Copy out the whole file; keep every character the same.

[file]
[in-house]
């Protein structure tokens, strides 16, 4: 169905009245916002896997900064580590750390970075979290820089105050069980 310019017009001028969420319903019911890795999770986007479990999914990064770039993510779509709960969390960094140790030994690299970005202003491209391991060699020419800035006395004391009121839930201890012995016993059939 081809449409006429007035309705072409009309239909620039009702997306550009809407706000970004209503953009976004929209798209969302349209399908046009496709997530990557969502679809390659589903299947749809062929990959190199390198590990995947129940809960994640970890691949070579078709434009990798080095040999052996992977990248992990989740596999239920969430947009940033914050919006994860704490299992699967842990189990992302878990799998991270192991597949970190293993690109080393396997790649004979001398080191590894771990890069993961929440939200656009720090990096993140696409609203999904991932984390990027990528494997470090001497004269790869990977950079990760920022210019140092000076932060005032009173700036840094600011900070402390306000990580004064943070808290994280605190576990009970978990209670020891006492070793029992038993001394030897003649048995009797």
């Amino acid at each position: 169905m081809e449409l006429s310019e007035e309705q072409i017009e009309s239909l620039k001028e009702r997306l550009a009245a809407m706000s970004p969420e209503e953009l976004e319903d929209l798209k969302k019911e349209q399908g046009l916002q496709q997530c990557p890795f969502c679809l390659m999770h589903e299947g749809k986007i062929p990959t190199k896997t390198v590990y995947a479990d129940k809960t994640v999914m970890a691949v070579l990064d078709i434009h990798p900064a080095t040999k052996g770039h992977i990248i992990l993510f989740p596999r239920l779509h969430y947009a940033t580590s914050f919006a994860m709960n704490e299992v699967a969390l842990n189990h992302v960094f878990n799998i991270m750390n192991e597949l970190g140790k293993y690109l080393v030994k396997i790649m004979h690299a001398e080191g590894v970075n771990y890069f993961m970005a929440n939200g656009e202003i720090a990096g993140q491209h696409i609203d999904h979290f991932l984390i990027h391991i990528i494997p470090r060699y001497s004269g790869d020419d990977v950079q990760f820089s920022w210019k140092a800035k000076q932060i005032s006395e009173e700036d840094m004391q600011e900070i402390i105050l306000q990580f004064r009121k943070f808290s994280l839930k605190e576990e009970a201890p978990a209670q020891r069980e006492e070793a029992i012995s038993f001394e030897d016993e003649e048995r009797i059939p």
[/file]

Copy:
[in-house]
């Protein structure tokens, strides 16, 4: 169905009245916002896997900064580590750390970075979290820089105050069980 310019017009001028969420319903019911890795999770986007479990999914990064770039993510779509709960969390960094140790030994690299970005202003491209391991060699020419800035006395004391009121839930201890012995016993059939 081809449409006429007035309705072409009309239909620039009702997306550009809407706000970004209503953009976004929209798209969302349209399908046009496709997530990557969502679809390659589903299947749809062929990959190199390198590990995947129940809960994640970890691949070579078709434009990798080095040999052996992977990248992990989740596999239920969430947009940033914050919006994860704490299992699967842990189990992302878990799998991270192991597949970190293993690109080393396997790649004979001398080191590894771990890069993961929440939200656009720090990096993140696409609203999904991932984390990027990528494997470090001497004269790869990977950079990760920022210019140092000076932060005032009173700036840094600011900070402390306000990580004064943070808290994280605190576990009970978990209670020891006492070793029992038993001394030897003649048995009797």
């Amino acid at each position: 169905m081809e449409l006429s310019e007035e309705q072409i017009e009309s239909l620039k001028e009702r997306l550009a009245a809407m706000s970004p969420e209503e953009l976004e319903d929209l798209k969302k019911e349209q399908g046009l916002q496709q997530c990557p890795f969502c679809l390659m999770h589903e299947g749809k986007i062929p990959t190199k896997t390198v590990y995947a479990d129940k809960t994640v999914m970890a691949v070579l990064d078709i434009h990798p900064a080095t040999k052996g770039h992977i990248i992990l993510f989740p596999r239920l779509h969430y947009a940033t580590s914050f919006a994860m709960n704490e299992v699967a969390l842990n189990h992302v960094f878990n799998i991270m750390n192991e597949l970190g140790k293993y690109l080393v030994k396997i790649m004979h690299a001398e080191g590894v970075n771990y890069f993961m970005a929440n939200g656009e202003i720090a990096g993140q491209h696409i609203d999904h979290f991932l984390i990027h391991i990528i494997p470090r060699y001497s004269g790869d020419d990977v950079q990760f820089s920022w210019k140092a800035k000076q932060i005032s006395e009173e700036d840094m004391q600011e900070i402390i105050l306000q990580f004064r009121k943070f808290s994280l839930k605190e576990e009970a201890p978990a209670q020891r069980e006492e070793a029992i012995s038993f001394e030897d016993e003649e048995r009797i059939p």